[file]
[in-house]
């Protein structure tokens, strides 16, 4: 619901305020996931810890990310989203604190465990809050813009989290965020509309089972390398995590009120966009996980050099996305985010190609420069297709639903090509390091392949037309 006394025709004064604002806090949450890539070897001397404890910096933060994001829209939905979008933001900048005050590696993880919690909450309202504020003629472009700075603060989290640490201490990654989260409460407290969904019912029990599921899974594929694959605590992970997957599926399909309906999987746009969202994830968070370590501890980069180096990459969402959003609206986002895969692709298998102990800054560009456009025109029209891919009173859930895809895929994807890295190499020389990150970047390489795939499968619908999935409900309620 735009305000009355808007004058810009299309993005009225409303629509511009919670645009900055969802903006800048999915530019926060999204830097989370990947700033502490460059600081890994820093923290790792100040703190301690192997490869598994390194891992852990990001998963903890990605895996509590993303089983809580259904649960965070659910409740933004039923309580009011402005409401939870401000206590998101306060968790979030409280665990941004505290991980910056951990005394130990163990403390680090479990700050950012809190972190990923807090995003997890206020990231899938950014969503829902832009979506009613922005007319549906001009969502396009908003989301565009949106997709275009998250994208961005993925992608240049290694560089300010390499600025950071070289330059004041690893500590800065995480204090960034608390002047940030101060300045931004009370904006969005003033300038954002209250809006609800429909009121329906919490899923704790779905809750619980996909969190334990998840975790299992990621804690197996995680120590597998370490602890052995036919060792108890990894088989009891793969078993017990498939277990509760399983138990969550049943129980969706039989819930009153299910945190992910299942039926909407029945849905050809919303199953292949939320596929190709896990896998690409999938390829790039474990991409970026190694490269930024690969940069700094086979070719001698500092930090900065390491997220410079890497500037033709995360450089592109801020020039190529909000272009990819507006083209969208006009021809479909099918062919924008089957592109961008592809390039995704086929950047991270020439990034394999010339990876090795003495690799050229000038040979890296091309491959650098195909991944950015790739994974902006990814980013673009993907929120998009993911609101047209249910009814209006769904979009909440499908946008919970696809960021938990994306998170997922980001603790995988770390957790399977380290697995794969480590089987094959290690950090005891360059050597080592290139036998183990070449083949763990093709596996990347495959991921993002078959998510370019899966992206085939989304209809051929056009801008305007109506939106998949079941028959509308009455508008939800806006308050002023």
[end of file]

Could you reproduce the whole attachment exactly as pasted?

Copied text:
[in-house]
């Protein structure tokens, strides 16, 4: 619901305020996931810890990310989203604190465990809050813009989290965020509309089972390398995590009120966009996980050099996305985010190609420069297709639903090509390091392949037309 006394025709004064604002806090949450890539070897001397404890910096933060994001829209939905979008933001900048005050590696993880919690909450309202504020003629472009700075603060989290640490201490990654989260409460407290969904019912029990599921899974594929694959605590992970997957599926399909309906999987746009969202994830968070370590501890980069180096990459969402959003609206986002895969692709298998102990800054560009456009025109029209891919009173859930895809895929994807890295190499020389990150970047390489795939499968619908999935409900309620 735009305000009355808007004058810009299309993005009225409303629509511009919670645009900055969802903006800048999915530019926060999204830097989370990947700033502490460059600081890994820093923290790792100040703190301690192997490869598994390194891992852990990001998963903890990605895996509590993303089983809580259904649960965070659910409740933004039923309580009011402005409401939870401000206590998101306060968790979030409280665990941004505290991980910056951990005394130990163990403390680090479990700050950012809190972190990923807090995003997890206020990231899938950014969503829902832009979506009613922005007319549906001009969502396009908003989301565009949106997709275009998250994208961005993925992608240049290694560089300010390499600025950071070289330059004041690893500590800065995480204090960034608390002047940030101060300045931004009370904006969005003033300038954002209250809006609800429909009121329906919490899923704790779905809750619980996909969190334990998840975790299992990621804690197996995680120590597998370490602890052995036919060792108890990894088989009891793969078993017990498939277990509760399983138990969550049943129980969706039989819930009153299910945190992910299942039926909407029945849905050809919303199953292949939320596929190709896990896998690409999938390829790039474990991409970026190694490269930024690969940069700094086979070719001698500092930090900065390491997220410079890497500037033709995360450089592109801020020039190529909000272009990819507006083209969208006009021809479909099918062919924008089957592109961008592809390039995704086929950047991270020439990034394999010339990876090795003495690799050229000038040979890296091309491959650098195909991944950015790739994974902006990814980013673009993907929120998009993911609101047209249910009814209006769904979009909440499908946008919970696809960021938990994306998170997922980001603790995988770390957790399977380290697995794969480590089987094959290690950090005891360059050597080592290139036998183990070449083949763990093709596996990347495959991921993002078959998510370019899966992206085939989304209809051929056009801008305007109506939106998949079941028959509308009455508008939800806006308050002023």